Some of the long-lasting negative effects of the coronavirus pandemic are still affecting South Africa’s agricultural production and exports, and the activities of seafarers and fishers around the world: in fact, the total value of South Africa’s exportable agricultural commodities declined by 8.8% (even though favorable weather conditions are positively affecting production), and up to 300,000 seafarers are stranded on their ships because many countries still refuse to let sailors come ashore and carry out crew changes. Meanwhile, the US is preparing an import ban on tomatoes and cotton coming from Xinjiang, over the alleged forced-labor abuses on Uighurs.
Selected daily news on food chain disruptions and countries responses to the COVID-19 impact on food chains.
FOOD CHAIN DISRUPTIONS
The coronavirus pandemic has posed serious challenges to South African farmers, as commodities prices are volatile, imports and exports have been constrained and specific subsectors are still suffering from trading restrictions (the meat industry, for example). The result of these issues is that the value of the country’s exportable agricultural commodities has decreased by 8.8% to USD 9.8 billion. However, the conditions have slightly improved recently, thanks to favourable rains and weather (which helped the farmers increase their summer crop plantings), but South Africa has still not regained its FMD (foot-and-mouth disease)-free status since last year, and therefore it cannot export certain red meat products.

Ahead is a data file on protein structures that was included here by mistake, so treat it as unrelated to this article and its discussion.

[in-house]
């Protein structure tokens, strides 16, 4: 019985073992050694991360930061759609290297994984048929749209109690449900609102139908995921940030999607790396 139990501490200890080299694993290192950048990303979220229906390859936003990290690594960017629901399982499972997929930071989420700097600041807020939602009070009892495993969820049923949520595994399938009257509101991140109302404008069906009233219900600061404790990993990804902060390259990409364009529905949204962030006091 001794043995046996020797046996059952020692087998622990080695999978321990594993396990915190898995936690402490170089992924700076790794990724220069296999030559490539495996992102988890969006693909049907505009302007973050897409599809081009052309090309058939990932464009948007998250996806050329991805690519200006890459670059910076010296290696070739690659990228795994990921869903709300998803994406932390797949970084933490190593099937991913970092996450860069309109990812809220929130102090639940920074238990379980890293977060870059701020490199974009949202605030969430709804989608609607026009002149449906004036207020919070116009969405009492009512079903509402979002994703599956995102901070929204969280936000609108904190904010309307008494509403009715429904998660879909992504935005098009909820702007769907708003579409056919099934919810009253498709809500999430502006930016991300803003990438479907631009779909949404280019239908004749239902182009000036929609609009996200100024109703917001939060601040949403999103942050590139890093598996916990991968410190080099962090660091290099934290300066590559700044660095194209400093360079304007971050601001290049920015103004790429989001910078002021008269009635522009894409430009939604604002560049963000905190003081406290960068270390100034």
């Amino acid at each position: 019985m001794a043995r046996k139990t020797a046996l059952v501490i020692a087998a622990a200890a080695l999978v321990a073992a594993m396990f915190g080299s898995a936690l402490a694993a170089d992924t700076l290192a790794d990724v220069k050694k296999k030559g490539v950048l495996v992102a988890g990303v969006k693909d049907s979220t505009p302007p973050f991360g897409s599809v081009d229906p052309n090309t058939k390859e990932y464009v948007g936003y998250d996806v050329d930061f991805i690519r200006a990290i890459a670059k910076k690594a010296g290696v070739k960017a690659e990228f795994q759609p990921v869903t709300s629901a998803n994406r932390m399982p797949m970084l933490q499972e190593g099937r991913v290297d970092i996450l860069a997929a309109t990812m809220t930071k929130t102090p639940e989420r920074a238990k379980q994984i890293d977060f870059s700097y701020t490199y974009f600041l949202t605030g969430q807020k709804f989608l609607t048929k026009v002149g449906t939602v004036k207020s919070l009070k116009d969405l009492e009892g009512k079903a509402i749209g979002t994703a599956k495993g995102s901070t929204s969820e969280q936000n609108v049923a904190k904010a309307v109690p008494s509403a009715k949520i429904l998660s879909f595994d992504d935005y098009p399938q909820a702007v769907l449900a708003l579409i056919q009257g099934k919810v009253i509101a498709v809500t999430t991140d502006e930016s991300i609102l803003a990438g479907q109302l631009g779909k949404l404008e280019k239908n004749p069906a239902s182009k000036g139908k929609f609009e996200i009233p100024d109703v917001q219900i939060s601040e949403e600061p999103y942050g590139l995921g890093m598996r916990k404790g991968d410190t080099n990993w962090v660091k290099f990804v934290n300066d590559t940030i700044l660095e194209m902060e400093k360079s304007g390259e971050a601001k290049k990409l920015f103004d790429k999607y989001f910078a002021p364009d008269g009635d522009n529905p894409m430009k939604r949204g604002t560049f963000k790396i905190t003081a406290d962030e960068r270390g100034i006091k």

The coronavirus pandemic led countries to close borders and refuse to let sailors come ashore to carry out crew changes (the process whereby seamen are replaced by new ones as their contracts expire): to date there is still no solution in sight, and in fact last month the International Transport Workers’ Federation estimated that around 300,000 seafarers were stranded on their ships, working past the expiration of their contracts. For example, a merchant seaman from the Philippines, who normally hauls corn, barley and other commodities around the world, has not had shore leave in half a year.